Vacant lot in Driving Park becomes garden that nourishes souls

As the beat of West African drums carried through the neighborhood and the smoke from a fire built especially for s’mores swirled in the air, Iesha Hardy snaked her way through the garden beds and plucked some of the last of this season’s harvest.



a man smiling for the camera: Marjorie Chapman, the inspiration and caretaker of Driving Park’s community garden in Columbus, Ohio, on Oct. 8, 2020.


© Gaelen Morse/Dispatch
Marjorie Chapman, the inspiration and caretaker of Driving Park’s community garden in Columbus, Ohio, on Oct. 8, 2020.

Into her plastic bags she stuffed eggplant and tomatoes and collard greens and kale — and that was just to start. Daughter Bella had picked a pumpkin from the patch and dropped it into a bag, too.



a sign on a wooden bench: Friends, family and area residents attend the end-of-summer cookout and party on Oct. 3 at the Driving Park community garden created by Marjorie Chapman. [Gaelen Morse/Dispatch]


© Gaelen Morse/Dispatch
Friends, family and area residents attend the end-of-summer cookout and party on Oct. 3 at the Driving Park community garden created by Marjorie Chapman. [Gaelen Morse/Dispatch]

That this bounty for their tummies was plentiful was a blessing, Hardy said, but the nourishment of the soul that has come to them by way of this postage-stamp patch of land on Berkeley Road is what has mattered to her family the most.

“They’ve built something beautiful here,” said Hardy, a 29-year-old insurance claims adjuster. “In a neighborhood where there isn’t so much to do, this is an oasis.”



a group of people are cooking in it: From left, Lashana Little, Marjorie Chapman, Atara Haslem and Dajia Whitfield roast marshmallows on Oct. 3 during the end-of-summer cookout and party at the Driving Park community garden created by Chapman. [Gaelen Morse/Dispatch]


© Gaelen Morse/Dispatch
From left, Lashana Little, Marjorie Chapman, Atara Haslem and Dajia Whitfield roast marshmallows on Oct. 3 during the end-of-summer cookout and party at the Driving Park community garden created by Chapman. [Gaelen Morse/Dispatch]

As she spoke, she waved one hand around “Our Garden” (known here as “The OG” for short), a gathering spot just steps away from the busy intersection of Livingston Avenue and Berkeley in the historic Driving Park neighborhood of the city’s South Side: “It’s a special place.”

When Marjorie Chapman hears people say those things, she cannot help but smile. A yoga instructor who “retired” — she never really stops — after she closed the studio and spa she owned for years Downtown, Chapman paid a local nonprofit $1 (and a gift tax) to acquire the narrow plot of vacant land last year.

She had no concrete ideas for it, knowing only that she wanted to create a safe space that could bridge the generations of her neighborhood. She aimed to build a sense of community and — if everything went according to plan — nurture the minds and hearts of local kids and teens, creating mentorships that could steer them along a path of good choices and one free of trouble.



a group of people in a garden: Dajia Whitfield, left, and Atara Haslem pick fresh vegetables at "Our Garden." [Gaelen Morse/Dispatch]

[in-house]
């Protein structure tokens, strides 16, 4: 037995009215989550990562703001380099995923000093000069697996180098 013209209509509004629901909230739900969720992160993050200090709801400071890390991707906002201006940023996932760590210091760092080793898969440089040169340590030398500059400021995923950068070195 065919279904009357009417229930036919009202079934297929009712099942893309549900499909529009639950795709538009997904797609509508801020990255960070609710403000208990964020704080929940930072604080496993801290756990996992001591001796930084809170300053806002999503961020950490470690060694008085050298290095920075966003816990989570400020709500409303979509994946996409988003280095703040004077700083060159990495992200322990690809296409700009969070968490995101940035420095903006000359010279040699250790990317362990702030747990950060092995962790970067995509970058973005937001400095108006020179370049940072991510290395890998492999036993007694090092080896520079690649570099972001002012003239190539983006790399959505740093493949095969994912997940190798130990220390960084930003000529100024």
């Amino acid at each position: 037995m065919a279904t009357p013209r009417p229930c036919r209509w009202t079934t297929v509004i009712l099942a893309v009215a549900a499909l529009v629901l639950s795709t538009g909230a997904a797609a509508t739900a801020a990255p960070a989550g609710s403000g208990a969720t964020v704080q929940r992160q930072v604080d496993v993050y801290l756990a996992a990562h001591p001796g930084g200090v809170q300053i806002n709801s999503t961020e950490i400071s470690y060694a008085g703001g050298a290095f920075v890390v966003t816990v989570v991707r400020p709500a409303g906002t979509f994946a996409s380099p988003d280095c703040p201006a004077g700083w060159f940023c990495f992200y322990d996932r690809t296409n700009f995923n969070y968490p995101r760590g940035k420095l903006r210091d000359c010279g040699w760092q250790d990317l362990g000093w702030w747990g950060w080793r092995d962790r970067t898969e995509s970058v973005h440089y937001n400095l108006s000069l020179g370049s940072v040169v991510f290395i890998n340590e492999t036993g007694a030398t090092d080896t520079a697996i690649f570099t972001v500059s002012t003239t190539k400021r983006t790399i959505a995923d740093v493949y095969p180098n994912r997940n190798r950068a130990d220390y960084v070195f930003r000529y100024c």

© Gaelen Morse/Dispatch
Dajia Whitfield, left, and Atara Haslem pick fresh vegetables at “Our Garden.” [Gaelen Morse/Dispatch]

In just two summers, the difference Chapman has made is remarkable, said Rozz Crews, who lives just a couple of streets away and volunteers regularly at the garden.

“She is an auntie figure,” she said of Chapman. “The kids come here to hang out because they feel relaxed. They are more free and safe than at home or out in the neighborhood.”

Here, on this narrow, 0.12-acre strip, colorful vines snake up trellises and marigolds, pansies, violets and mums fill pots and buckets and rain boots and anything else that can contain them. Birdfeeders and wind chimes sway in the breeze, and photo collages of the people who hang out here adorn a gazebo. Comfy cushions cover folding chairs and homebuilt benches made on the cheap.

In the nooks and crannies created by the flow of the landscaping, Chapman and her volunteers hold story times, crafting sessions, yoga classes and “Kool-Aid and conversation” for the kids.

In the center is a homebuilt stage where in September a red carpet was laid and the children and teens strutted their stuff at a fashion show.

Hardy and 4-year-old Bella are regular visitors. Bella is on the autism spectrum, and the garden has become a welcome respite for her, her mom said.

“This is a relaxing place where she can be and not be so overwhelmed by noise and lights and other people,” Hardy said. “It’s been wonderful.”

The 56-year-old Chapman grew up in the nearby historic Old Oaks neighborhood across Livingston Avenue, but her family moved to Driving Park when she was 12. Her mom still lives in their old house on Kelton Avenue just a couple streets to the west, and Chapman also still lives in the neighborhood.

But she has watched the mix of gentrification and decay that has come along over the years, and she aims to make sure nobody gets run out but instead that everyone gets a hand up. She thinks that can best be achieved by planting one seed at a time.

“Our motto is done but not finished,” she said. “This is a God-led project. It’s about changing mindsets, not just situations.”

And change is what she’s after, in both big ways and small. Chapman, for example, saw that the kids of a single mom down the street couldn’t play in their own yard because the grass and weeds were too high. So she pushed her old mower down the street and cut it herself.